Characteristics of Pediatric Pancreatitis on Magnetic Resonance Cholangiopancreatography.

Hwang JY, Yoon HK, Kim KM - Pediatr Gastroenterol Hepatol Nutr (2015)

A 4-year-old female with hereditary pancreatitis (SPINK1 mutation) and pancreas divisum. (A) Single-shot radial acquisition with relaxation enhancement magnetic resonance cholangiopancreatography (MRCP) image showing 3 pancreatoliths in the downstream minor pancreatic duct (arrowheads). Note the diffuse dilation of the pancreatic duct (arrow) (B) Volume-rendering 3-dimensional MRCP image clearly depicting the dilated minor pancreatic duct crossing over the distal common bile duct (arrow), which drains into the minor papilla (pancreas divisum). The irregularity of the upstream duct can also be seen (curved arrow).
© Copyright Policy - open-access
Related In: Results  -  Collection

License
Show All Figures
getmorefigures.php?uid=PMC4493250&req=5

Figure 4: A 4-year-old female with hereditary pancreatitis (SPINK1 mutation) and pancreas divisum. (A) Single-shot radial acquisition with relaxation enhancement magnetic resonance cholangiopancreatography (MRCP) image showing 3 pancreatoliths in the downstream minor pancreatic duct (arrowheads). Note the diffuse dilation of the pancreatic duct (arrow) (B) Volume-rendering 3-dimensional MRCP image clearly depicting the dilated minor pancreatic duct crossing over the distal common bile duct (arrow), which drains into the minor papilla (pancreas divisum). The irregularity of the upstream duct can also be seen (curved arrow).
Mentions: Chronic pancreatitis is defined by irreversible architectural and functional changes in the pancreas due to long-standing pancreatic inflammation and injury [6]. It has been noted that chronic pediatric pancreatitis is mainly associated with obstructive and genetic causes [9]. MRCP can identify irregular ductal dilatation with or without stricture, calculi, and pseudocyst (Fig. 3 and 4). However, MRI has some limitations when identifying parenchymal calcifications and small pancreaticoliths or abnormalities in the small distal duct. Therefore, there have been attempts to combine MRI and unenhanced CT in order to diagnose chronic pancreatitis [10].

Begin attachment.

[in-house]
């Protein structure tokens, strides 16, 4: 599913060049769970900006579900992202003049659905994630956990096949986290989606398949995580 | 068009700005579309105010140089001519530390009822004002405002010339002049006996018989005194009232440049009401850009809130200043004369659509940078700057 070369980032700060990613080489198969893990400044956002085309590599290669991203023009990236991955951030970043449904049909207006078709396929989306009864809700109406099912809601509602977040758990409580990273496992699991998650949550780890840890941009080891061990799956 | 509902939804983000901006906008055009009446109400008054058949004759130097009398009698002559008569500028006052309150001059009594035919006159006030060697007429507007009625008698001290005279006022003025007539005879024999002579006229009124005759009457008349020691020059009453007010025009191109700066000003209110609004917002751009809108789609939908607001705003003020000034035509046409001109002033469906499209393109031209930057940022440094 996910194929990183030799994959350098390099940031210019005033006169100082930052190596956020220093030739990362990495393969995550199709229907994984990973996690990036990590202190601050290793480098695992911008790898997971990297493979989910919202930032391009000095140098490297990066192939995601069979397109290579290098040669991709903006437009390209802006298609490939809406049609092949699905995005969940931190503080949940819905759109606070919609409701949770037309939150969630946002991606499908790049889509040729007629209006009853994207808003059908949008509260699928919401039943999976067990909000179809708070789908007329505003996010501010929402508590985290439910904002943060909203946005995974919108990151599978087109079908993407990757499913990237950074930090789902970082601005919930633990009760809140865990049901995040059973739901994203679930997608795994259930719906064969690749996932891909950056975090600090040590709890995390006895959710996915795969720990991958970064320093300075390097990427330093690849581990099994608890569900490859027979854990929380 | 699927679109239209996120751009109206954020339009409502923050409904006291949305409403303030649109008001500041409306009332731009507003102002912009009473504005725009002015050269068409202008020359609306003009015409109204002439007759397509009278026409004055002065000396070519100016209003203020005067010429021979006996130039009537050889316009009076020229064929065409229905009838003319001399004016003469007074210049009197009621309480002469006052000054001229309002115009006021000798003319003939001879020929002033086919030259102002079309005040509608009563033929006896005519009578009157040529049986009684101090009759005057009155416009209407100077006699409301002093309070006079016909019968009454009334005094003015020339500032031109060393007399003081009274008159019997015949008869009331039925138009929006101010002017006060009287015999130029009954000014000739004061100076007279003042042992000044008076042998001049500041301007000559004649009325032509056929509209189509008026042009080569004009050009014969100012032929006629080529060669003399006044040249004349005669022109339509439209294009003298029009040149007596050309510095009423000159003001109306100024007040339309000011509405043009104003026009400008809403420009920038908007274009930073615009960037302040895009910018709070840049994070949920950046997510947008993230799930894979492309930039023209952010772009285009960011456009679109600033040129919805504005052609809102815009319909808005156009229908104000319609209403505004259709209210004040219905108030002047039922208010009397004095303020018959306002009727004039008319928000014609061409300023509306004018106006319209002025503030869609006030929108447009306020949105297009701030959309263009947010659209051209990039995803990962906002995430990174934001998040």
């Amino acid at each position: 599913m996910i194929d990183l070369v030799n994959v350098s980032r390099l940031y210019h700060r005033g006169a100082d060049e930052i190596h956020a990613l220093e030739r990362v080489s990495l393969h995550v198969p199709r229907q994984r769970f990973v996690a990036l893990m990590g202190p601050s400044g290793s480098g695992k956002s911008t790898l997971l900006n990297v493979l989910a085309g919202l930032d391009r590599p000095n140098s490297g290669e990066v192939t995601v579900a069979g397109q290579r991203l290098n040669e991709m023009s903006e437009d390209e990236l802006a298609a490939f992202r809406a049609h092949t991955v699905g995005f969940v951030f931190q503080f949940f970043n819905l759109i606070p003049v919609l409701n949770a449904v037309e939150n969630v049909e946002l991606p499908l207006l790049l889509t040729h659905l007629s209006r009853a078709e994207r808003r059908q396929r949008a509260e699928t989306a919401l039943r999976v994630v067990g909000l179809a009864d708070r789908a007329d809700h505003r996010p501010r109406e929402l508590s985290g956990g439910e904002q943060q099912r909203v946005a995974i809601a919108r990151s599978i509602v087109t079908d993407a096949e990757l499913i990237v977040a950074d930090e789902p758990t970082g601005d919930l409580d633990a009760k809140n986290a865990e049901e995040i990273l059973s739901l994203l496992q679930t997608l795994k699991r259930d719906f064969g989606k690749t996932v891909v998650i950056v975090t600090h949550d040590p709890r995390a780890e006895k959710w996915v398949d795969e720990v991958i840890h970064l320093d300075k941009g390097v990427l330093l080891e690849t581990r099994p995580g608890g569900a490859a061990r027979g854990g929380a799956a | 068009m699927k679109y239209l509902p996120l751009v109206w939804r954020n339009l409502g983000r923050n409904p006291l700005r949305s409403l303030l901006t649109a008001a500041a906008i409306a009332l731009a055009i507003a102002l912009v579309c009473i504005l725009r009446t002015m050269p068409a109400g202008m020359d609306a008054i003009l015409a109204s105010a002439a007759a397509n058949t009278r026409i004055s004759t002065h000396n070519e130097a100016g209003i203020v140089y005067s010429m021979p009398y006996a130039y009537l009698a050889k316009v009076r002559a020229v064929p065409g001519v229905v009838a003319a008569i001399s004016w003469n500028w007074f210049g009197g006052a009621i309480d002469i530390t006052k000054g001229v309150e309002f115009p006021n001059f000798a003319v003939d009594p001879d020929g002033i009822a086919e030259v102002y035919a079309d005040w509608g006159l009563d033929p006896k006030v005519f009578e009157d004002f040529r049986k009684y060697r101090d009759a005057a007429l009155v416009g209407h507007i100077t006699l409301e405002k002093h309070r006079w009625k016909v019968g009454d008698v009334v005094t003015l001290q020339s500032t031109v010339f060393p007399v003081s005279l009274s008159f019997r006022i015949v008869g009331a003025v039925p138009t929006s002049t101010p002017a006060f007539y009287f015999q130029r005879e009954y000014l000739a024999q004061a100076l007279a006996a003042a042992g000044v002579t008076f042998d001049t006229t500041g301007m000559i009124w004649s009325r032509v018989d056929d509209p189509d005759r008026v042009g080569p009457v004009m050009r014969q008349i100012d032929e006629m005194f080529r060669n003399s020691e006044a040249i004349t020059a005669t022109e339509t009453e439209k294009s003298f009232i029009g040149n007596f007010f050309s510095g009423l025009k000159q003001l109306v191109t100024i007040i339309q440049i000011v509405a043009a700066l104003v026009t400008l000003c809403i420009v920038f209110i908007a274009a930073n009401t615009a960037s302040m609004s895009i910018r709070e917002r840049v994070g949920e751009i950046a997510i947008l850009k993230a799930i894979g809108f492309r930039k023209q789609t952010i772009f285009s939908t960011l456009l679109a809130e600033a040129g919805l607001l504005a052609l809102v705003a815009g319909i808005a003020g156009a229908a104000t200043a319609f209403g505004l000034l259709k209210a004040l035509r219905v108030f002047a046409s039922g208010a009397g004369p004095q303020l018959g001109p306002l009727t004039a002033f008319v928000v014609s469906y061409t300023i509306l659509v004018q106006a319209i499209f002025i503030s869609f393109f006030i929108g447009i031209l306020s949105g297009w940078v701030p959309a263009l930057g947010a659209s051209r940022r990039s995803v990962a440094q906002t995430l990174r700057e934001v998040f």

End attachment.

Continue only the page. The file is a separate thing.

Bottom Line: Pediatric pancreatitis is not uncommon and results in considerable morbidity and mortality in the affected children.Unlike adults, pediatric pancreatitis is more frequently associated with underlying structural abnormalities, trauma, and drugs rather than an idiopathic etiology.This article focuses on MRCP findings associated with various causes of pancreatitis in children, particularly structural abnormalities of the pancreaticobiliary system, as well as describing the feasibility, limitations, and solutions associated with pediatric MRCP.

View Article: PubMed Central - PubMed

Affiliation: Department of Radiology and Research Institute of Radiology, Asan Medical Center, University of Ulsan College of Medicine, Seoul, Korea. ; Department of Radiology, Pusan National University Yangsan Hospital, Yangsan, Korea.

ABSTRACT
Pediatric pancreatitis is not uncommon and results in considerable morbidity and mortality in the affected children. Unlike adults, pediatric pancreatitis is more frequently associated with underlying structural abnormalities, trauma, and drugs rather than an idiopathic etiology. Magnetic resonance cholangiopancreatography (MRCP) is a good imaging modality for evaluating pancreatitis and determining etiology without exposure to radiation. This article focuses on MRCP findings associated with various causes of pancreatitis in children, particularly structural abnormalities of the pancreaticobiliary system, as well as describing the feasibility, limitations, and solutions associated with pediatric MRCP.

No MeSH data available.


Related in: MedlinePlus